Localization, Loyalty Maximize Mobile Marketing

Stephen Yagielowicz

Two growing trends are adding real value to the mobile marketing chain, specifically, localization and loyalty; with the former focusing on serving audiences at their source and the latter focused on retaining these customers going forward.

Let’s take a closer look.

The most successful mobile programs rely on one of three things to initiate customer engagement: they drive value, they drive convenience, or they elevate a customer’s status in a visible and meaningful way. -Matt Howland, TIBCO Loyalty Lab

According to Retailigence CEO Jeremy Geiger, consumer brands need a localized mobile marketing strategy if they are to be competitive today. Geiger cites U.S. census data revealing that 75 percent of consumer spending occurs within 15 miles of home, while Forrester Research shows 90 percent of sales occur in brick-and-mortar stores and that half of those in-store sales had been influenced by online marketing and promotions.

It is the classic “try it at BestBuy but buy it cheaper online” model turned on its head, where consumers research a product online but make their purchase from a local vendor.

“The opportunities for brick-and-mortar retailers to leverage online channels to drive more sales locally are clear, but what about brand manufacturers?” Geiger asks. “Consumer brand manufacturers depend on brick-and-mortar retailers for the majority of their sales, yet without having a physical location themselves, how do these marketers capture a greater share of in-store revenue where the vast majority of consumer purchases are made?”

It is a question being asked by adult novelty manufacturers among other companies. According to Forrester Research and Shop.org, more than 91 percent of retailers have a mobile strategy in place, because today’s consumers remain connected to smartphones and tablets wherever they may go; so retailers are targeting ads to mobile shoppers that are physically near the advertiser’s retail store. This doesn’t mean that location-based ads are only relevant to brick-and-mortar retailers or local service based businesses, however.

Geiger says access to product inventory completes the path to purchase for consumer brands and has been the missing link to optimizing the mobile purchasing process; where the alternative is ordering online, or phoning stores to ask if the item you seek is in stock.

“Combining product inventory data with location-based mobile ads creates motivation for consumers to truly engage not only with clicks, but also with physical movement along the path to purchase, benefitting the shopper, the brand and the local retailer,” Geiger explains. “So how does product inventory get integrated into marketing programs? This is where technology comes in.”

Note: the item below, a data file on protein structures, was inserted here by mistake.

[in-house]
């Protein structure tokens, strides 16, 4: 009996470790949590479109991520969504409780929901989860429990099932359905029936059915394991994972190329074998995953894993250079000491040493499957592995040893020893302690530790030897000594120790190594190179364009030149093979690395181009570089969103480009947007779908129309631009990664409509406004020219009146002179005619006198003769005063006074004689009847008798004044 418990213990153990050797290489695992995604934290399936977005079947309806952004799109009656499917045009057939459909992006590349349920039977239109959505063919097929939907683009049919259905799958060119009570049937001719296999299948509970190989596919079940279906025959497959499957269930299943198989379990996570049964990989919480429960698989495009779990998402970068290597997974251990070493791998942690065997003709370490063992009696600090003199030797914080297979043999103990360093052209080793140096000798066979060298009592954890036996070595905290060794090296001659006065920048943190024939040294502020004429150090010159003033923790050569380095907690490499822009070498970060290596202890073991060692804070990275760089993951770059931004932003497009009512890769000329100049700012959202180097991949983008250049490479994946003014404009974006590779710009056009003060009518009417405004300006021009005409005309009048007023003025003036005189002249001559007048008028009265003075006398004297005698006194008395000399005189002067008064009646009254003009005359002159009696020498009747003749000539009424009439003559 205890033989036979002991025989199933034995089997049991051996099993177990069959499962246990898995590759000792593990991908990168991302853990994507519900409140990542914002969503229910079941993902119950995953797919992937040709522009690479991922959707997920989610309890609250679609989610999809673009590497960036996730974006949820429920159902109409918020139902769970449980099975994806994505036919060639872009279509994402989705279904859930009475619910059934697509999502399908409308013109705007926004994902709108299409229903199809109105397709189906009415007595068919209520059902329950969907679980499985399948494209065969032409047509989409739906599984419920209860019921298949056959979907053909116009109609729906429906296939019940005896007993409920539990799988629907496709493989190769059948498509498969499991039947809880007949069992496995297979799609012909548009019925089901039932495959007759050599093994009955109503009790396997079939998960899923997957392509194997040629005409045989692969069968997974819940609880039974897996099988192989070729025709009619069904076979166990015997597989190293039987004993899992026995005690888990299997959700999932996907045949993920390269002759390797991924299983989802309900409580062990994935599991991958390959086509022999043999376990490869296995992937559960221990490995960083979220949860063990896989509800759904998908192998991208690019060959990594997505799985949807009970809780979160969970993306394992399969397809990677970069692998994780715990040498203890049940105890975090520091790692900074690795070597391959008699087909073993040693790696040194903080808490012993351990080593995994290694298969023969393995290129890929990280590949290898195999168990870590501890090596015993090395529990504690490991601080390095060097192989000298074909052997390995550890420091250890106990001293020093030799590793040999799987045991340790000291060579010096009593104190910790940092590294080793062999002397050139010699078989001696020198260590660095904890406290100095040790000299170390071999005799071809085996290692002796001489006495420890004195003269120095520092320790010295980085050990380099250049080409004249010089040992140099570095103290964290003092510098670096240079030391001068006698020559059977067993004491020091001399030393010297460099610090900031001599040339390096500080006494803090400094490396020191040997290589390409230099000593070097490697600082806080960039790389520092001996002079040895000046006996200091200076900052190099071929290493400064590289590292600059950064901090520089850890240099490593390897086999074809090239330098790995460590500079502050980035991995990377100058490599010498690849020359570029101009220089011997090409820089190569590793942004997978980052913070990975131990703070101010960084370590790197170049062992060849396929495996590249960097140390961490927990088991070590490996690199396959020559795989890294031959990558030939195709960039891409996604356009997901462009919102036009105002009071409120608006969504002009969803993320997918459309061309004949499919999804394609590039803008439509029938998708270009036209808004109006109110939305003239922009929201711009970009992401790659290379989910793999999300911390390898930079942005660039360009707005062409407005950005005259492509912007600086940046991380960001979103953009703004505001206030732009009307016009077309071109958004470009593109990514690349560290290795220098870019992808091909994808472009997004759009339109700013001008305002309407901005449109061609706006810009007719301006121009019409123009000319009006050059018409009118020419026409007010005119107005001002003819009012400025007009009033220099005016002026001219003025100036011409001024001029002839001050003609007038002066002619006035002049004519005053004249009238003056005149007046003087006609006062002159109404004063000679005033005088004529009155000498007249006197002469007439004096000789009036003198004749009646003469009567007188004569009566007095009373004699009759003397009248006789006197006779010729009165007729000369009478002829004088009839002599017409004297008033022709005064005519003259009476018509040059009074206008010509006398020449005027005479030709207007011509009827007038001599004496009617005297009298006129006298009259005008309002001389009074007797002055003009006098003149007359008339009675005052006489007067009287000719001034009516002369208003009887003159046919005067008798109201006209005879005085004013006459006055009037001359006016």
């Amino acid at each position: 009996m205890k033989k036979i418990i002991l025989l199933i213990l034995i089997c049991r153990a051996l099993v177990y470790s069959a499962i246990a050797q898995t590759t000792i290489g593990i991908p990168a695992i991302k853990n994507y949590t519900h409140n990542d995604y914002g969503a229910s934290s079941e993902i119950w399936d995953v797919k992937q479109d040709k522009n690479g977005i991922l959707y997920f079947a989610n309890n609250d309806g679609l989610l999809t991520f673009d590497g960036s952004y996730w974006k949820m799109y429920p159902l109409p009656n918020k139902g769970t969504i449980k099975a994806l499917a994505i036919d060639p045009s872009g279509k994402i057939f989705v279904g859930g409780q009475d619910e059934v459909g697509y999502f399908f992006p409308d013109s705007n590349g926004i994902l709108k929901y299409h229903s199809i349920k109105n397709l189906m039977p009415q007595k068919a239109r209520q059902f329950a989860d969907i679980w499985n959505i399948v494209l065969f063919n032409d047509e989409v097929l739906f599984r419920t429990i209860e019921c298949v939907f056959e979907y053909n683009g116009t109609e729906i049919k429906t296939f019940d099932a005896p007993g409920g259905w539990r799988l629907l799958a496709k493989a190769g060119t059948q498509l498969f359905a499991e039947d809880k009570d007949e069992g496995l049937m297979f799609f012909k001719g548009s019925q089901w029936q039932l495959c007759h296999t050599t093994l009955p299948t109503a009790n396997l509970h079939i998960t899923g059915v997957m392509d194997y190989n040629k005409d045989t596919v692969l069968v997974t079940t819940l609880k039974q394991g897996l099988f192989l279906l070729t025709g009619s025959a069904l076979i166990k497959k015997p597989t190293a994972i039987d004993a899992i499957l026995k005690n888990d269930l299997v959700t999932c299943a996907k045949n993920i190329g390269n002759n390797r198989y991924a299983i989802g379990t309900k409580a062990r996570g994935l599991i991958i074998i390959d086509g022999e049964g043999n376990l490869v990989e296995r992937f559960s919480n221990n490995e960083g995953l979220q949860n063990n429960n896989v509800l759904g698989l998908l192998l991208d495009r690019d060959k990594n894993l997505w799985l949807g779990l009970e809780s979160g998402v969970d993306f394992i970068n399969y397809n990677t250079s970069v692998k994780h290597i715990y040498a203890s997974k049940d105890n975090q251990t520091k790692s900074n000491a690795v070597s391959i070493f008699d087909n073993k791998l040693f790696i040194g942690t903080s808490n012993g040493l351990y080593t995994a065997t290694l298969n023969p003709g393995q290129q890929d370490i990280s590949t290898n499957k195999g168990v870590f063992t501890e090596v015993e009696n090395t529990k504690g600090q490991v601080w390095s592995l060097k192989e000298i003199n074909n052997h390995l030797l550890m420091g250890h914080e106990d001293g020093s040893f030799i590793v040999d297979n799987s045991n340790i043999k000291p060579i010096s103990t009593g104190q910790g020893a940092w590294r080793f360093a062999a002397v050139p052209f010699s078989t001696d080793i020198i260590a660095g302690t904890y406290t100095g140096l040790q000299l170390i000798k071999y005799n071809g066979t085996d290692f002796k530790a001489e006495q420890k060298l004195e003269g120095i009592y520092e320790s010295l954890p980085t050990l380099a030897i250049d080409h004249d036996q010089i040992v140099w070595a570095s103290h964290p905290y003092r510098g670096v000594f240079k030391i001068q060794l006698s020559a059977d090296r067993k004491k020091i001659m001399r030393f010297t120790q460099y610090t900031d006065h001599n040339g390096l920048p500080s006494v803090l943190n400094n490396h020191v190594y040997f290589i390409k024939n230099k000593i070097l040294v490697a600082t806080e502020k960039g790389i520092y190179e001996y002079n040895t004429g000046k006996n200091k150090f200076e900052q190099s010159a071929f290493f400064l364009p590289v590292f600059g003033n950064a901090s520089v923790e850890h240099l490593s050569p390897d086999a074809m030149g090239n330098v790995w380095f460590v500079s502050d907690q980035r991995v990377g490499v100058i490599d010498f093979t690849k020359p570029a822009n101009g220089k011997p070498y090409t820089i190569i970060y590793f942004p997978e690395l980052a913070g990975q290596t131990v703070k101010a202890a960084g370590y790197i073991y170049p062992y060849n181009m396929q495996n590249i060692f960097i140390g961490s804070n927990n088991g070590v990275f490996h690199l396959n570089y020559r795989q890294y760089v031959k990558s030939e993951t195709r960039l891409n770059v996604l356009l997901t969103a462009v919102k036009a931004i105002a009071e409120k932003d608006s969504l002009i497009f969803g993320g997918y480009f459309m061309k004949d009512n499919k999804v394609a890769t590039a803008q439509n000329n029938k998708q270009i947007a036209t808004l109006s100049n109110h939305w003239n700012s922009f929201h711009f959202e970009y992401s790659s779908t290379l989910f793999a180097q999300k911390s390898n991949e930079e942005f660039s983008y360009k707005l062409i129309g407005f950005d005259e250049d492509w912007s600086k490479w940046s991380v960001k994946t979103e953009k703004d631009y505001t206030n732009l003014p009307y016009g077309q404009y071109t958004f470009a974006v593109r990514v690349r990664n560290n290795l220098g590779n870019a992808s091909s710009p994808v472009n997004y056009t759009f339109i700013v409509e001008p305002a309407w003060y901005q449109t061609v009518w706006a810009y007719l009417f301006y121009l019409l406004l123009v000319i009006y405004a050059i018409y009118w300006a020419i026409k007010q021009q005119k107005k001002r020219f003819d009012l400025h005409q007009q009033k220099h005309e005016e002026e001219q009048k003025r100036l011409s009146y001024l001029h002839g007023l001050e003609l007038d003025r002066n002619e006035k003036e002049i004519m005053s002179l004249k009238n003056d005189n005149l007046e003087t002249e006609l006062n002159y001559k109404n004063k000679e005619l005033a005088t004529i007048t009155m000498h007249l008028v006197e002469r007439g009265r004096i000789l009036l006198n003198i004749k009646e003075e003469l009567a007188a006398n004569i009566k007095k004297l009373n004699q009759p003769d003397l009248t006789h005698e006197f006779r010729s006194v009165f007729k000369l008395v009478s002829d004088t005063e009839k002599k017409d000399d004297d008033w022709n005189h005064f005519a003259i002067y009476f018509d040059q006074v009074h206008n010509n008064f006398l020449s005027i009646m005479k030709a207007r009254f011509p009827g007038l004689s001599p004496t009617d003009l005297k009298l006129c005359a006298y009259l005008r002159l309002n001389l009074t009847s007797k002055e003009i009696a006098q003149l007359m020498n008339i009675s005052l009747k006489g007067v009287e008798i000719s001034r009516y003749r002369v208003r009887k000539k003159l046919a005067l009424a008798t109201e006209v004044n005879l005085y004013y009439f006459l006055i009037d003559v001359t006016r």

For example, mobile marketing platforms now integrate with retail inventory systems, enabling hyperlocal advertising based on real-time availability. Providing this frictionless path to purchase for consumers, Geiger says, is a win for brands, retailers and consumers.

“Brands benefit from increased local awareness of their existing and new products combined with product availability data that motivates consumers to engage and become customers,” Geiger advises.

The message for marketers is clear: develop a local marketing strategy or risk falling behind your competitors.

Once you have the customer, developing loyalty to keep him or her is the next step.

According to TIBCO Loyalty Lab’s Matt Howland, we’re deep in a world of mobile dominance, and an effective strategy to capitalize on this market needs to be the first weapon in any modern marketing arsenal.

“The mobile device opens up an unparalleled window into your customers’ lives,” Howland wrote for Forbes. “The value of this information cannot be overstated: if you can utilize mobile’s unprecedented opportunities for customer engagement properly, you have the opportunity to turn your customers into fans.”

Howland says that the most successful mobile programs rely on one of three things to initiate customer engagement: they drive value, they drive convenience, or they elevate a customer’s status in a visible and meaningful way.

“Ultimately, mobile gives us the opportunity to rethink engagement, redefine the experience, and rediscover the relationship with our customers. However, when entering the mobile game, it is key to remember that loyalty marketing is centered around building trust,” Howland explains. “When this balance is maintained, mobile allows your conversations with your customers to be both interactive and engaging.”